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Nicole Cosgrove

June 9, 2021
The Chonzer is a mix of the Bichon Frise and the Miniature Schnauzer. She has a life span of 10 to 13 years and is a medium sized cross breed. She is a very kind and affectionate dog and makes a great companion or family dog.
Here is the Chonzer at a Glance
Average height 10 to 16 inches
Average weight 25 to 35 pounds
Coat type Thick, wavy to curly
Hypoallergenic? Yes, both parents are
Grooming Needs Moderate – high if coat is not kept short
Shedding Low
Brushing Two to three times a week
Touchiness Very sensitive
Tolerant to Solitude? Low to high – Miniature Schnauzer is quite happy being alone but the Bichon hates it
Barking Occasional
Tolerance to Heat Very good
Tolerance to Cold Good to very good
Good Family Pet? Very good to excellent
Good with Children? Good to very good with socialization
Good with other Dogs? Good to very good with socialization
Good with other Pets? Good to very good with socialization – may chase small animals
A roamer or Wanderer? Moderate to average
A Good Apartment Dweller? Very good to excellent due to size
Good Pet for new Owner? Very good
Trainability Easy to train
Exercise Needs Fairly active
Tendency to get Fat Fairly high – watch her food and her exercise
Major Health Concerns Bladder Problems, Patellar Luxation, Vaccination Sensitivity, Eye problems, Urinary Stones, Myotonia Congenita, Von Willebrands, Congenital Megaesophagus,
Other Health Concerns Allergies, Hip Dysplasia,
Life Span 10 to 13 years
Average new Puppy Price $300 to $500
Average Annual Medical Expense $460 to $560
Average Annual Non-Medical Expense $680 to $780

Where does the Chonzer come from?

A Chonzer is one of the more recently developed mixed dogs also being called designer dogs. This is a huge trend at the moment with many people opting to have a purposely bred mixed dog rather than a purebred. The public and the famous have gone crazy over some designer dogs in particular and that has led to a couple of unfortunate things. Prices for those popular designer dogs are at an incredible high and a lot of puppy mills and bad breeders entering the field to make money. Avoid giving such breeders your money, they take no care over the animals and put no thought into the breeding. Also keep in mind that with this kind of breeding there has been no settling of standards, no conformity reached. In the same litter the dogs can look different and have different temperaments. With no origins known about the Chonzer we instead can take a look at the parent dogs for some background.

The Miniature Schnauzer

The Miniature Schnauzer was developed in Germany in the mid to late 1800s to hunt and catch vermin on farms and to act as guard dogs. He was bred by crossing the Standard Schnauzer with small breeds. During the two World Wars dog breeding struggled and some breeds almost went extinct, but the Miniature Schnauzer stayed popular. There are differences from the dog we see today to that one over a hundred years ago. Then they came in several colors but today main colors are silver and black.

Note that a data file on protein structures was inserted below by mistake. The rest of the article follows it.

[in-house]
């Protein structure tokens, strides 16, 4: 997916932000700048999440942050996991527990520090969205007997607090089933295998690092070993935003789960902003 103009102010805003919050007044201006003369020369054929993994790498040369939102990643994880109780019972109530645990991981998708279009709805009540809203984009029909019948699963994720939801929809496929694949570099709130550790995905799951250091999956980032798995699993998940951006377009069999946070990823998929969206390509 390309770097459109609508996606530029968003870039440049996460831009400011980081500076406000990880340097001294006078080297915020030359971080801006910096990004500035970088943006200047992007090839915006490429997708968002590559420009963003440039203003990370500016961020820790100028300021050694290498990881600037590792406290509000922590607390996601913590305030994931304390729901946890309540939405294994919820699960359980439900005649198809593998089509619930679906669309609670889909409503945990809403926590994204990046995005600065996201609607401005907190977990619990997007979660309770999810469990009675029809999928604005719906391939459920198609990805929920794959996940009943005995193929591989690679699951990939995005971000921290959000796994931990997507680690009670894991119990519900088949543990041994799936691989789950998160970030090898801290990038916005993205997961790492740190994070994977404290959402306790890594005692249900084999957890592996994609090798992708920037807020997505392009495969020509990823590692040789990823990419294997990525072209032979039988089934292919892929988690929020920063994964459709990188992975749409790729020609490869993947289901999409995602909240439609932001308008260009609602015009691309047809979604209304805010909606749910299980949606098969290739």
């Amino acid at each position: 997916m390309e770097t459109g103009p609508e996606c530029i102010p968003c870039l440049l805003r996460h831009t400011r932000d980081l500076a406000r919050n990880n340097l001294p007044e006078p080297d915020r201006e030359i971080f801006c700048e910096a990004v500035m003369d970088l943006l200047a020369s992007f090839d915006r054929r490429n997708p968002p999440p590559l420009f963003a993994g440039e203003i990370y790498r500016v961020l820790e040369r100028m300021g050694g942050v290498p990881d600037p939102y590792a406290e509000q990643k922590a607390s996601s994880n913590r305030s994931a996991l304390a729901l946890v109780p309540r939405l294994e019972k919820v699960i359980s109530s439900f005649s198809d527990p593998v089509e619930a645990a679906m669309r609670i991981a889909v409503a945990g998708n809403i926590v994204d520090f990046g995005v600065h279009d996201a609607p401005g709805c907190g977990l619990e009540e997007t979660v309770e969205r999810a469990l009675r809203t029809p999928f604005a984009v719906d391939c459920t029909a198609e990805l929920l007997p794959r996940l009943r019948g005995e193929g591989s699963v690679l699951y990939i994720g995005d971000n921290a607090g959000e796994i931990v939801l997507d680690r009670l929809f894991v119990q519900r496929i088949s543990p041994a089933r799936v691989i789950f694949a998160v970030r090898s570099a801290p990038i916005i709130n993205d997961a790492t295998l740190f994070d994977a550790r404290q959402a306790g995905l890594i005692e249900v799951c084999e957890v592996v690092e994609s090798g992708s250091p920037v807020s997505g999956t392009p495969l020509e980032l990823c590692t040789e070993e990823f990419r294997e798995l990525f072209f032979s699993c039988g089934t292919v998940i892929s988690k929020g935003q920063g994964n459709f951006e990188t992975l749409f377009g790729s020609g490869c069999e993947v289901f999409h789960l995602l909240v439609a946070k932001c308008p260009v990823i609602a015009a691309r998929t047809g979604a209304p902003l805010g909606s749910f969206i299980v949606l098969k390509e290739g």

He is a very outgoing dog always wanting to be part of family activities. He likes to be close to you and will often position himself so that he is touching you. He is a feisty, needy dog who is smart and easy to train. He does have a stubborn side and will try to manipulate you if you spoil him.

The Bichon Frise

The Bichon Frise is believed to descend from the Barbet but precise origins are not known. When he came to Europe he was very popular with the aristocracy as a companion dog. He can be found in Spanish, English and French courts and continued to be favored for several hundred years. In the late 19th century his popularity fell and he became a common dog. Many circuses and organ grinders had one as a performing dog. They learned tricks very well and were cute to look at.

Today this dog is one of the happiest dogs could own. He loves attention, has to be at the center of everything and is a great charmer, able to win everyone over. He does have an independent side but still can suffer from separation anxiety if left alone for long periods. He is playful and clever and is a quick learner.


The Chonzer is an affectionate and loving dog who is kind tempered, devoted and protective. She has a lot of energy too and loves to be social and get attention. This can actually be a great thing as she loves to snuggle on your lap and she will always want to follow you around, but on the other hand she can become overly clingy and she can get jealous if other pets or even children are getting attention when she is not. If she is not feeling jealous or being wary of strangers she is otherwise even tempered and she likes to please. She is intelligent and she would be a great companion dog or family dog.

What does the Chonzer look like

This is a medium sized dog, she weighs 25 to 35 pounds and she stands 10 to 16 inches tall. She tends to have a Schnauzer-like snout and the head of the Bichon but that is not always the case. Her coat is thick on top and wavy to curly, the undercoat is soft. She often starts out more salt and pepper colored when she is a puppy and that then becomes more white with grey parts when she is grown. You can also get brown, black and chocolate colors.

Training and Exercise Needs

How active does the Chonzer need to be?